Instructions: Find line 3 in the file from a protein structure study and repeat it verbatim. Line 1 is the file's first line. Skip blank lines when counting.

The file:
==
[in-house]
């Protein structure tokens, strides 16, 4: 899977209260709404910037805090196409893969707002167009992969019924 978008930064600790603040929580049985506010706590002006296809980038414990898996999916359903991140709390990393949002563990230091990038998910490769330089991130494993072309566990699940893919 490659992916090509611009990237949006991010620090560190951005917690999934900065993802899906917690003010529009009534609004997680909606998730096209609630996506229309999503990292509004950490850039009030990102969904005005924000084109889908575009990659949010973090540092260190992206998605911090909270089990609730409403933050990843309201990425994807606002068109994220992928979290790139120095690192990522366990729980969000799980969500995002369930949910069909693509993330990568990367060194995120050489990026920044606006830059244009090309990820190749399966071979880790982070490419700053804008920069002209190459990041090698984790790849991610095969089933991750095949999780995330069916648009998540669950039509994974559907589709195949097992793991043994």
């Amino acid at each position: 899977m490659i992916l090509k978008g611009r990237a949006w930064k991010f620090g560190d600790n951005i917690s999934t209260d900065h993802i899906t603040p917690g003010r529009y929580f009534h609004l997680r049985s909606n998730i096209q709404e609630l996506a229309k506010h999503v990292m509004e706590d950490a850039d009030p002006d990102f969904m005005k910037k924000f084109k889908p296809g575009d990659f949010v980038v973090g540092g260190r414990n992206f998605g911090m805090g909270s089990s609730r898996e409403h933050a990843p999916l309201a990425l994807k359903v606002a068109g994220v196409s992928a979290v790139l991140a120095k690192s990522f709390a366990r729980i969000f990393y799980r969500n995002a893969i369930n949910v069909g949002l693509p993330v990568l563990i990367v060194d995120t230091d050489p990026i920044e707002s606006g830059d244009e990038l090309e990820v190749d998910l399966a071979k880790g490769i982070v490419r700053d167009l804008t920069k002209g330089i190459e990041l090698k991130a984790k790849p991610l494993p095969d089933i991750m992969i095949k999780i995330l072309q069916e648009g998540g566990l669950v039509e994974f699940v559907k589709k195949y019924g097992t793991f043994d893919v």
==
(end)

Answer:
């Amino acid at each position: 899977m490659i992916l090509k978008g611009r990237a949006w930064k991010f620090g560190d600790n951005i917690s999934t209260d900065h993802i899906t603040p917690g003010r529009y929580f009534h609004l997680r049985s909606n998730i096209q709404e609630l996506a229309k506010h999503v990292m509004e706590d950490a850039d009030p002006d990102f969904m005005k910037k924000f084109k889908p296809g575009d990659f949010v980038v973090g540092g260190r414990n992206f998605g911090m805090g909270s089990s609730r898996e409403h933050a990843p999916l309201a990425l994807k359903v606002a068109g994220v196409s992928a979290v790139l991140a120095k690192s990522f709390a366990r729980i969000f990393y799980r969500n995002a893969i369930n949910v069909g949002l693509p993330v990568l563990i990367v060194d995120t230091d050489p990026i920044e707002s606006g830059d244009e990038l090309e990820v190749d998910l399966a071979k880790g490769i982070v490419r700053d167009l804008t920069k002209g330089i190459e990041l090698k991130a984790k790849p991610l494993p095969d089933i991750m992969i095949k999780i995330l072309q069916e648009g998540g566990l669950v039509e994974f699940v559907k589709k195949y019924g097992t793991f043994d893919v």